CW: I love that outlook! Back to New York, what about the city keeps you there? What do you love about living there?
JR: When I was in Boston, trying to decide if I was going to move to L.A., Nashville or New York, a buddy from Boston who had recently moved to New York said to me “man, you’re a musician who’s involved in a lot of different genres. You like jazz, you like playing for singer songwriters, you like blues, you like funk…in New York there’s a scene for any genre that you want, and at a high level.”
I knew that could be said about L.A. as well, but that just kind of spoke to me at the time. So that’s one of the reasons I moved to New York and it’s one of the things I still love about it. I’ve been there for six years, and I’m not lying, literally every week I hear of or meet a new musician, or several, that I didn’t even know existed or live in New York that blow me away. In a place with so many people it makes sense that you’d keep discovering new great musicians though.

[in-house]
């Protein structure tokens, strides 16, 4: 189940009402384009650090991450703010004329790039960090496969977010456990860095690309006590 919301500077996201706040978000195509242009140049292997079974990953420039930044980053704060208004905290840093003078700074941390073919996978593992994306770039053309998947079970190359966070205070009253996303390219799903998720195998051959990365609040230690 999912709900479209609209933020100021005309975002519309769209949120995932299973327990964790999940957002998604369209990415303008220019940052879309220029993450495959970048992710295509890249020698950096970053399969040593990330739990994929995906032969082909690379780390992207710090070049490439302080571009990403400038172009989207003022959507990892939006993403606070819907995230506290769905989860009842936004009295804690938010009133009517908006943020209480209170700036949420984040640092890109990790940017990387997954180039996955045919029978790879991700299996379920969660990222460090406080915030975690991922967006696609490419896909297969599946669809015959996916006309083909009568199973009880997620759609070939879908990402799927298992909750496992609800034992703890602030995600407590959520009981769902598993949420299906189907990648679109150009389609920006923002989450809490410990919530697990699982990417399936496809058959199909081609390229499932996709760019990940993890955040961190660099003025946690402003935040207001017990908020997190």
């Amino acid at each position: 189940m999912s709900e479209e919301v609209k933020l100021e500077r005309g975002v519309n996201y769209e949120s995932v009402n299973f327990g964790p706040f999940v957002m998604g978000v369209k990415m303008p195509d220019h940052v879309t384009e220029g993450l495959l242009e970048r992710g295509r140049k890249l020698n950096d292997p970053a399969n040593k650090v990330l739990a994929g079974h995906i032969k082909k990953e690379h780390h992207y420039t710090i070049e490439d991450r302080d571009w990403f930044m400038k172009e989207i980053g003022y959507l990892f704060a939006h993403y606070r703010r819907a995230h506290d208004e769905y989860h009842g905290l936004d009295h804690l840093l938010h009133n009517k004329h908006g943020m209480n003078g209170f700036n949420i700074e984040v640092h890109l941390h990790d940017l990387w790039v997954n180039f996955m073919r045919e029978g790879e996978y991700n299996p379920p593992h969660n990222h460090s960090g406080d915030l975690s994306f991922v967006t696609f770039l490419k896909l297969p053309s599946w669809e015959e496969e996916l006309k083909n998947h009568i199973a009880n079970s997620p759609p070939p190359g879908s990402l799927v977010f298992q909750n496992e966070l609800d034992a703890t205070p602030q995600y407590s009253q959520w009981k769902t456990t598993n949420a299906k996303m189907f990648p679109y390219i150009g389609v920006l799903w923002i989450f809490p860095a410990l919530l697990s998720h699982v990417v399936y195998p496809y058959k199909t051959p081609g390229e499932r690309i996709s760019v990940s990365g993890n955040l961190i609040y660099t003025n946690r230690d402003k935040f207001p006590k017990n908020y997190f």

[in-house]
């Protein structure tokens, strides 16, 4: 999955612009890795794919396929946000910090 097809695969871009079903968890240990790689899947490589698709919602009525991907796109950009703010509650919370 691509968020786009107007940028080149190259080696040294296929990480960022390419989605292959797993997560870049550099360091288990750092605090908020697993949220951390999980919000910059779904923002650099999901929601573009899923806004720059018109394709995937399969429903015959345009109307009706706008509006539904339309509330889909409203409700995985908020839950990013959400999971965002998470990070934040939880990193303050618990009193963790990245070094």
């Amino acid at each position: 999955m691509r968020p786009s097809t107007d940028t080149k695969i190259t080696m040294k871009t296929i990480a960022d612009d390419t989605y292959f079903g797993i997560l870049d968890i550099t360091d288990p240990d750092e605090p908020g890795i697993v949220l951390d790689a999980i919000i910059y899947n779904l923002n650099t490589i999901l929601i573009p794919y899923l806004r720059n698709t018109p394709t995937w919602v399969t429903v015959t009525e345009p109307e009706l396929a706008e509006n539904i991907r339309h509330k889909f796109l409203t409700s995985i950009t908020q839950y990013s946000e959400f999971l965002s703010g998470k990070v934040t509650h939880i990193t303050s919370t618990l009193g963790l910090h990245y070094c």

CW: Do you think you’d ever consider a move?
JR: [My wife and I have] talked about L.A., but in New York, I’ve been getting more involved with the Broadway scene. I kind of want to explore that and see where that takes me.
CW: What is your involvement with Broadway?
JR: My first experience in the Broadway world was subbing for a great drummer named Jamie Eblen who plays for Dear Evan Hansen…there’s Hamilton and there’s Hansen, it’s been a hit show since it came out three years ago. I was offered to be one of the subs, and it took forever to learn the book. You basically have to learn it on your own, note for note, no rehearsal. You show up whenever you get your first gig with it and you have to be perfect. So it took me a long time to prepare for that. But now it’s great because all of that preparation pays off. If I’m in town, I’ll be asked to do a Wednesday night show or a Saturday matinee, or whatever, and I just show up, I don’t even have to bring sticks!
CW: Is it challenging?